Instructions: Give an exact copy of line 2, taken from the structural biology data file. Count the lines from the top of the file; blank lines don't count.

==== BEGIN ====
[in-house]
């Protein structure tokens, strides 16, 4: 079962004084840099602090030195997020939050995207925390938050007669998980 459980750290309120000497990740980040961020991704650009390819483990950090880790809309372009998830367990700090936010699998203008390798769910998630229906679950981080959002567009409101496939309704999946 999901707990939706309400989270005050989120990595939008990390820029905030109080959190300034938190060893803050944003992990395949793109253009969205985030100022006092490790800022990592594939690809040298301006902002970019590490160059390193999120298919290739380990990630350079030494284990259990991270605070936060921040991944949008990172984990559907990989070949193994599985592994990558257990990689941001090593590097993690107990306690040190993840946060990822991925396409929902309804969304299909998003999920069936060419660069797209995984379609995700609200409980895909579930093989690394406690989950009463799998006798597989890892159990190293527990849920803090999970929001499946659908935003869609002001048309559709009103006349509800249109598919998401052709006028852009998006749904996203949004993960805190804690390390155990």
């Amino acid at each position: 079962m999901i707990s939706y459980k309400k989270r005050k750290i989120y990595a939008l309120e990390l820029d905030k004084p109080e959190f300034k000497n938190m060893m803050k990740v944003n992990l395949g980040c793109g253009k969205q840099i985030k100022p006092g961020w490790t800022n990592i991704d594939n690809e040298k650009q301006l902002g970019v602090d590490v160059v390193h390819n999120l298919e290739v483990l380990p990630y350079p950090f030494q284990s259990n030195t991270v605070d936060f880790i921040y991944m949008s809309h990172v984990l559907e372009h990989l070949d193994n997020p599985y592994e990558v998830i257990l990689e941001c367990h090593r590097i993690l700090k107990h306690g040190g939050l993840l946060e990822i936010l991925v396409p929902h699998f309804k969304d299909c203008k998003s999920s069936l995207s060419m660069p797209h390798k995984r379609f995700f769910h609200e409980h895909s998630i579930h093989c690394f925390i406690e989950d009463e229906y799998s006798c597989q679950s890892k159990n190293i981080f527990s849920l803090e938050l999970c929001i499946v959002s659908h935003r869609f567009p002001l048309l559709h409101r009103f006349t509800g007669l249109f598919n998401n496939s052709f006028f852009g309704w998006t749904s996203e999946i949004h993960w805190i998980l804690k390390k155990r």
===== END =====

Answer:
């Protein structure tokens, strides 16, 4: 079962004084840099602090030195997020939050995207925390938050007669998980 459980750290309120000497990740980040961020991704650009390819483990950090880790809309372009998830367990700090936010699998203008390798769910998630229906679950981080959002567009409101496939309704999946 999901707990939706309400989270005050989120990595939008990390820029905030109080959190300034938190060893803050944003992990395949793109253009969205985030100022006092490790800022990592594939690809040298301006902002970019590490160059390193999120298919290739380990990630350079030494284990259990991270605070936060921040991944949008990172984990559907990989070949193994599985592994990558257990990689941001090593590097993690107990306690040190993840946060990822991925396409929902309804969304299909998003999920069936060419660069797209995984379609995700609200409980895909579930093989690394406690989950009463799998006798597989890892159990190293527990849920803090999970929001499946659908935003869609002001048309559709009103006349509800249109598919998401052709006028852009998006749904996203949004993960805190804690390390155990």